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How does Shakespeare present the relationship between parents and children in Romeo and Juliet, paying special attention to Act III Scene IV?

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How does Shakespeare present the relationship between parents and children in Romeo and Juliet, paying special attention to Act III Scene IV? Romeo and Juliet is a play written by William Shakespeare. It is seen as one of the most familiar of his plays. It is set in Verona, a city in Rome. The play is set around a set of two feuding families, the Montagues and the Capulets. The cause of the feud is unknown, and doesn't become clear throughout the play. Their hatred for each other however, is strongly evident throughout the play. The main characters, Romeo Montague and Juliet Capulet, fall madly in love with each other at first sight. As they are both young and impressionable, they begin a passionate relationship, and agree to secretly marry after only knowing each other less than two hours. The scene I am focusing on, is the scene after they have just consummated their marriage. Romeo has to leave abruptly, as his banishment for killing Juliet's cousin is in force, and if he is caught, he will be sentenced to death. Juliet apprehensively lets him leave. Thinking that she will never see him again, she starts to cry. ...read more.


It is almost as if she is trying to make him sound so fantastic that Juliet should be lucky to be marrying him. Juliet then shows her despair at having heard the news, as only she and the nurse know of her marriage to Romeo. 'He shall not make me there a joyful bride!' She then goes to make excuses as to why she should not marry him. 'I wonder at this haste, that I must wed...I will not marry yet; and when I do, I swear it shall be Romeo, whom you know I hate, rather than Paris.' She is stating that it is too soon for her to marry anyone, let alone Paris, and by using the phrase about Romeo, she is trying to shock her mother, by saying that she would rather marry some one she supposedly hates than Paris. She then goes on to ask her mother to tell her father for her. 'I pray you to tell my lord and father.' This shows the reader of the authority of Capulet over his daughter, as it shows that she is too afraid herself to tell him that she does not want to marry the suitor that he picked out. ...read more.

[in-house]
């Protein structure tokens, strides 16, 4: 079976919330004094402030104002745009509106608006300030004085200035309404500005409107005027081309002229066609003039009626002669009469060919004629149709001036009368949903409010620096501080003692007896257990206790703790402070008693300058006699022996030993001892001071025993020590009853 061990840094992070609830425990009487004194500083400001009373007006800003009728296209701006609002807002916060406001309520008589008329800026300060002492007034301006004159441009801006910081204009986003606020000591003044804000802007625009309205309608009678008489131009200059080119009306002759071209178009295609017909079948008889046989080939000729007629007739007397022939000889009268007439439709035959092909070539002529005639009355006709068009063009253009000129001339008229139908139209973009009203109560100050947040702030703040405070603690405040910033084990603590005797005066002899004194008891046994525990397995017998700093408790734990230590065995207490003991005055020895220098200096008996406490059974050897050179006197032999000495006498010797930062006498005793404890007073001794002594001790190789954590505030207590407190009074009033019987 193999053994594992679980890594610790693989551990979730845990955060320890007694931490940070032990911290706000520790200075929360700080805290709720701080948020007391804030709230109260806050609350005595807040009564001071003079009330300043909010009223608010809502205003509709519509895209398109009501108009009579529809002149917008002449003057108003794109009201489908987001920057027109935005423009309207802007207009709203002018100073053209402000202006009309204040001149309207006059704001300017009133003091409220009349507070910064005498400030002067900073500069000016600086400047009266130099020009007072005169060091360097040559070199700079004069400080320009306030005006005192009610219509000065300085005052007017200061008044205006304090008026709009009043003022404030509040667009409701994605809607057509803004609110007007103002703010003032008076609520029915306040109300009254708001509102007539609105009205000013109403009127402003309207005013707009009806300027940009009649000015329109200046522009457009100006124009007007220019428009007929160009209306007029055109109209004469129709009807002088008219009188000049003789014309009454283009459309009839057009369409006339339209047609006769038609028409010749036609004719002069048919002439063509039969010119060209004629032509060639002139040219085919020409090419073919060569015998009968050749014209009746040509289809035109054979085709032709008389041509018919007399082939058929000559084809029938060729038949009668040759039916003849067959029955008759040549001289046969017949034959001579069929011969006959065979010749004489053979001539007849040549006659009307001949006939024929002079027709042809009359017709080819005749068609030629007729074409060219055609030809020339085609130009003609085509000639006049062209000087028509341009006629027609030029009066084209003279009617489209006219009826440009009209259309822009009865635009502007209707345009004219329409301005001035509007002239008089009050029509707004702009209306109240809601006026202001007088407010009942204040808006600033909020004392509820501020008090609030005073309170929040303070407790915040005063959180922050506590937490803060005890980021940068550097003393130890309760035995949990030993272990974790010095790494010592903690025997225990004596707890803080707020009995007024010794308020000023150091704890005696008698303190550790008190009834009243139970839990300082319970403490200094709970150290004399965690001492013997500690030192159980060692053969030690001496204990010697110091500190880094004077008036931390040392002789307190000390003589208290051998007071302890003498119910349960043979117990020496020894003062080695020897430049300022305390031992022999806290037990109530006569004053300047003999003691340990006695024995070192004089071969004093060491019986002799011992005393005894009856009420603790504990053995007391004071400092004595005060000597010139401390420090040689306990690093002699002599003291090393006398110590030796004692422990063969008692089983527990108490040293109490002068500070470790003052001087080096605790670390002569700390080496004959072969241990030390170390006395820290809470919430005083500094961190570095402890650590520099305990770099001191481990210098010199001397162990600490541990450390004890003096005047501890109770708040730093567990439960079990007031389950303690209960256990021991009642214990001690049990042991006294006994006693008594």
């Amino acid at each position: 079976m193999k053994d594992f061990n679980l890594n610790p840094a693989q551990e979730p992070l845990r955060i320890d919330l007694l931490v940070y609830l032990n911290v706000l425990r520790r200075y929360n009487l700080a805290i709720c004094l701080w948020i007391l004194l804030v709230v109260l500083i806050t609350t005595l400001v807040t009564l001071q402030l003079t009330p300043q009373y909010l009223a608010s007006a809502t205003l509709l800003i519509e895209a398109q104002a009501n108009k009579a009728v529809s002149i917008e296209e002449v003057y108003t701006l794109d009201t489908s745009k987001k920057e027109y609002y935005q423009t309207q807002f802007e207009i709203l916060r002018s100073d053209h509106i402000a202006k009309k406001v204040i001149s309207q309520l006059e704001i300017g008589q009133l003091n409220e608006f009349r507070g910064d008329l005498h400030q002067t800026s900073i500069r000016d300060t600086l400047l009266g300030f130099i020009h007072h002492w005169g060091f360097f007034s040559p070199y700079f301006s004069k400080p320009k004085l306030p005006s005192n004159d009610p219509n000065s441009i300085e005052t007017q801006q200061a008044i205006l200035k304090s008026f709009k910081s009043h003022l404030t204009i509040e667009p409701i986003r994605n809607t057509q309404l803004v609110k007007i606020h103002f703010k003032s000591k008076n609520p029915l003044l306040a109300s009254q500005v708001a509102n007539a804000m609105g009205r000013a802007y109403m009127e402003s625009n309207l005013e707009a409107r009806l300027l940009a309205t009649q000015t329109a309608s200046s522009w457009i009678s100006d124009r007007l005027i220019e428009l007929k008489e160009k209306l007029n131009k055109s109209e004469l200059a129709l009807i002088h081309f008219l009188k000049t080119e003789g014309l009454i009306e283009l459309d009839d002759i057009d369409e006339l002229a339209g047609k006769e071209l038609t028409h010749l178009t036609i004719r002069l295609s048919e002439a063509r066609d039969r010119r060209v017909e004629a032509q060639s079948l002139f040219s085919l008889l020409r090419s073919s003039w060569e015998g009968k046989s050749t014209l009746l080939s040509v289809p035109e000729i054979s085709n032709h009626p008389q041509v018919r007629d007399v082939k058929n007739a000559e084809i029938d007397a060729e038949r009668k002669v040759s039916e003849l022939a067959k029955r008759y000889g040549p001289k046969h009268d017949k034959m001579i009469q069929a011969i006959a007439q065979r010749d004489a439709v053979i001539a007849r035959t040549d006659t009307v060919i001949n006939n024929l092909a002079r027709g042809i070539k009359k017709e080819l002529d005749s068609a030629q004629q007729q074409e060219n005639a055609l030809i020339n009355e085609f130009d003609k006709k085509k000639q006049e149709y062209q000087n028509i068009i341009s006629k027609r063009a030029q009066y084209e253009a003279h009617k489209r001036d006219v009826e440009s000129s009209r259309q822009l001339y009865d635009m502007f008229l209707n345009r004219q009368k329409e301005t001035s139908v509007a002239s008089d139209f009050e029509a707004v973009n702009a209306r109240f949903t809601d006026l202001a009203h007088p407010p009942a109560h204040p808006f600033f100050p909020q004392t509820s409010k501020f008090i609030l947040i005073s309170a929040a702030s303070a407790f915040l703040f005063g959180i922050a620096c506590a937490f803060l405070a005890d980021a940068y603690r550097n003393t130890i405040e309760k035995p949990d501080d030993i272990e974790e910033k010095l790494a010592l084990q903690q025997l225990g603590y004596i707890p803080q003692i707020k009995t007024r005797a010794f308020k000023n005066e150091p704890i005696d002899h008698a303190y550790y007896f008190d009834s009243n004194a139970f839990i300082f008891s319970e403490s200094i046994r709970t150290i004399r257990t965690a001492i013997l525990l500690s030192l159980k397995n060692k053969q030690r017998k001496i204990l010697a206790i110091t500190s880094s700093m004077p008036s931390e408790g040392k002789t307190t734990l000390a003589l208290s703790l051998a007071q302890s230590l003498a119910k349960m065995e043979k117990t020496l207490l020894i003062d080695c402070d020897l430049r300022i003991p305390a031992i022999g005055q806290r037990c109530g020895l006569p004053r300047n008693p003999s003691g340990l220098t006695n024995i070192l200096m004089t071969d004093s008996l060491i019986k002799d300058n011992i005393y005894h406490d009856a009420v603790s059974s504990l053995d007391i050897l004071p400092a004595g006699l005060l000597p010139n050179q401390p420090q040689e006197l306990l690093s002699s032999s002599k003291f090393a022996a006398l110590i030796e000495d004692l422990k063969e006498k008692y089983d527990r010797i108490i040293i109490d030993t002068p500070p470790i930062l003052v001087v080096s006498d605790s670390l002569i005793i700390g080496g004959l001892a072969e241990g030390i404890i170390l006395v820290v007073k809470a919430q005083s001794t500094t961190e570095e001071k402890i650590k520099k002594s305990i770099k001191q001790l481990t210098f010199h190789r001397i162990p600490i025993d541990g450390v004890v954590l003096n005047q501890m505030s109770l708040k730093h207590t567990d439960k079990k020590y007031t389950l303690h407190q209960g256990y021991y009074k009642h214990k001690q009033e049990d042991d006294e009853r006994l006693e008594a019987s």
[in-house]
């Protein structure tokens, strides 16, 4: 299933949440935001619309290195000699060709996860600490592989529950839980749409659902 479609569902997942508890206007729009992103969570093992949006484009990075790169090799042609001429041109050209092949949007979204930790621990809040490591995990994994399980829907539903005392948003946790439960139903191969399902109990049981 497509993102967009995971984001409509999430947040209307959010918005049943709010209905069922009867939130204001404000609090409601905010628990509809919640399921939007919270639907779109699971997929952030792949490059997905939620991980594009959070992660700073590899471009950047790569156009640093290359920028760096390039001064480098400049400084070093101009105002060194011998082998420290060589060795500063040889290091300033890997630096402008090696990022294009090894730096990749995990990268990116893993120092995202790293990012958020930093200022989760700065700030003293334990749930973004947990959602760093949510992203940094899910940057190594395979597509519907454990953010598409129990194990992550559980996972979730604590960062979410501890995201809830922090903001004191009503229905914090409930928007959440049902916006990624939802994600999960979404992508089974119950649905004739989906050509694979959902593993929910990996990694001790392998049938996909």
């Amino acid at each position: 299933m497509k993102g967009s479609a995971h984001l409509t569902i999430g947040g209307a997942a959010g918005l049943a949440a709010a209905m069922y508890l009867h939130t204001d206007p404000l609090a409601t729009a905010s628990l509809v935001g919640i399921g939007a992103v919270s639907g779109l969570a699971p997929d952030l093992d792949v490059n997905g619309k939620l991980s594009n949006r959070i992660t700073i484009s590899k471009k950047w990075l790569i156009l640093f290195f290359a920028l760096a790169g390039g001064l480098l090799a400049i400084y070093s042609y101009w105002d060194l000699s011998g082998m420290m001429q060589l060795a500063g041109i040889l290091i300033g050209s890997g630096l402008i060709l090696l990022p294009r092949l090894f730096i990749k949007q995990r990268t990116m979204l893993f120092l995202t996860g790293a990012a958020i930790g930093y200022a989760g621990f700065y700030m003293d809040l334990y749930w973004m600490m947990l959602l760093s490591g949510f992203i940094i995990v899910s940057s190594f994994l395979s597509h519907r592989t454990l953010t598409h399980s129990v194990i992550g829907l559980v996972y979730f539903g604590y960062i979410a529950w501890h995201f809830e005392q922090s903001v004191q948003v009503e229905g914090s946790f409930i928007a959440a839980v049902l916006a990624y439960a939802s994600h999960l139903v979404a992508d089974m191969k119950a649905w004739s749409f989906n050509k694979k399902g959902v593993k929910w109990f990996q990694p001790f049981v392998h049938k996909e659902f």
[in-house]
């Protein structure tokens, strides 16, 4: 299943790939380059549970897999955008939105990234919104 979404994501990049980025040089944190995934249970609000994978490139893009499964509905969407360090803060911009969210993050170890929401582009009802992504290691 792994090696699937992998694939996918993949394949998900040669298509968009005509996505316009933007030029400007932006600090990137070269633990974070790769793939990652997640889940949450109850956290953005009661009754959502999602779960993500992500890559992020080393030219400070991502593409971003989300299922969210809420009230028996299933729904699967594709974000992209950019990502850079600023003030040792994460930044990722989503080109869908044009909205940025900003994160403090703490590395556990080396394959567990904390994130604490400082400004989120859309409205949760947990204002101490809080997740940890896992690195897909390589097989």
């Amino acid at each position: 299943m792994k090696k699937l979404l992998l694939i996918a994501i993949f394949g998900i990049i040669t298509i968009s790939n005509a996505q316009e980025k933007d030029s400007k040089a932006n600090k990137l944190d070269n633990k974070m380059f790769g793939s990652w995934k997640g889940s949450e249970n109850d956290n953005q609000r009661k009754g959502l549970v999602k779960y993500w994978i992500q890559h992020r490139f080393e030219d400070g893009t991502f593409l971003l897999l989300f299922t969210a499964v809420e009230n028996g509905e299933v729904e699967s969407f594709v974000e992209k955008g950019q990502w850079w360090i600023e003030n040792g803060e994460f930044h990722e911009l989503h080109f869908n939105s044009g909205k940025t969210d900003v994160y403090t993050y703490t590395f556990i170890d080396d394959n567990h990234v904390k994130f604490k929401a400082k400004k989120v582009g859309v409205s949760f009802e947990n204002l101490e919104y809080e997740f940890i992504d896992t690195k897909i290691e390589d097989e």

'Or if you do not, make the bridal bed in that dim monument where Tybalt lies'. By making that threat, she is hoping it will shock her mother, which goes to show how desperate she is. Lady Capulet just dismisses her, and walks away. 'Talk not to me, for I'll not speak a word do as thou wilt, for I have done with thee'. This shows how little concern Lady Capulet has for her daughter, and how little she cares for her. The Nurse and Juliet then talk about what Juliet should do now. 'O Nurse, how shall this be prevented?' By going to the Nurse for advice, Juliet is showing the bond that they share is deep, as the Nurse is only one of two people that know about Julie's marriage to Romeo. Throughout the play, deception is a strong theme. Juliet's bond with her parents is not strong, and this is shown by her dependence on the Nurse, and by how little her parents understand her. Romeo and Juliet is seen by all as a play of young, great love, and if Julie's relationship with her parents had been that of a closer one, perhaps the play would not have come to its tragic conclusion. Holly Waterman 11E ...read more.

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